This is an archived article that was published on sltrib.com in 2013, and information in the article may be outdated. It is provided only for personal research purposes and may not be reprinted.
Both mathematics and humanity are on the side of Utah joining the 24 states that have already decided to take the federal government up on its offer to expand Medicaid health coverage to many thousands of residents who would otherwise remain uninsured and, because of it, present an even larger burden to the state's health care system and its taxpayers.
Clearly, the only excuses for not expanding Medicaid to an estimated 150,000 Utahns almost entirely at federal expense are a sad lack of concern for low-income families or a fear of admitting that there is anything to like about the Affordable Care Act.
Even as advocates for the poor and working families make the argument that it is positively medieval for Americans to go without basic health care coverage, Republican governors in Arizona, Nevada, Ohio and Florida have done the math and figured out that extending Medicaid to more low-income people makes sense. Not only will the additional case load be funded 100 percent by the federal government for the first three years, and at 90 percent thereafter, but state and local governments, employers and individuals who either pay for their own insurance or just pay out of pocket for their care will all benefit.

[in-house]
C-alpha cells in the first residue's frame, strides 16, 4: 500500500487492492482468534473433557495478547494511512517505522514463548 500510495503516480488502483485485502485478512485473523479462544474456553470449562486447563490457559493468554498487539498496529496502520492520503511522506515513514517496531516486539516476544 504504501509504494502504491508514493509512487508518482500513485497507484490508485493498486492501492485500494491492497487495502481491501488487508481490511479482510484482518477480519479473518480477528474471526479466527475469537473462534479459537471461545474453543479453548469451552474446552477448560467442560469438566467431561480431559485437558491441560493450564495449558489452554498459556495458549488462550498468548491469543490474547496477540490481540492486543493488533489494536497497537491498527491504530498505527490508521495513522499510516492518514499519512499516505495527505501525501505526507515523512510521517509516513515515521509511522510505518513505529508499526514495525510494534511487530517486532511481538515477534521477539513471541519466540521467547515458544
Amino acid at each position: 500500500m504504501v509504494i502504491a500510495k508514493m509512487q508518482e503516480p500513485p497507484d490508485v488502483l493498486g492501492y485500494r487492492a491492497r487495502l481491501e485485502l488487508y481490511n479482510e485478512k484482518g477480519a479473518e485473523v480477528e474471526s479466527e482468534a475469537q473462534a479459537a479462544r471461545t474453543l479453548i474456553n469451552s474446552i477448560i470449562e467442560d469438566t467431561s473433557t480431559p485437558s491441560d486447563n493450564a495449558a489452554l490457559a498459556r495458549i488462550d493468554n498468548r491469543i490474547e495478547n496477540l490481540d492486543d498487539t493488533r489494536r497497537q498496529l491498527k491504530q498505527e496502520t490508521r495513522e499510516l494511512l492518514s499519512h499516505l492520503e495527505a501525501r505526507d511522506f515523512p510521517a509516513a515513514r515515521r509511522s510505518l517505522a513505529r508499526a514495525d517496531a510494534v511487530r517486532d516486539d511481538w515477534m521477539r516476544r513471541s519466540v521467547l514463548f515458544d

That's because we will all be part of a system where, nationally, millions more people will have their health care covered. That means they will not have to rely on expensive emergency room care or leave the doctors and hospitals that do care for them holding the bag for unpaid services. And the rest of us won't see those costs passed along in higher prices, insurance premiums or taxes.
States will pay less for medical care for prison inmates. Counties will pay less for mental health care for their low-income residents.
A quick run through the numbers by the Utah Legislature's fiscal analysts shows the state will save $5 million in fiscal 2014 and $16 million in 2015 if it agrees to full Medicaid expansion. And that doesn't even count the savings financial and human to be realized by Utah households.
Some of Utah's leaders may have to hold their nose and swallow hard. But Medicaid expansion is good for everybody, and they should go along with it.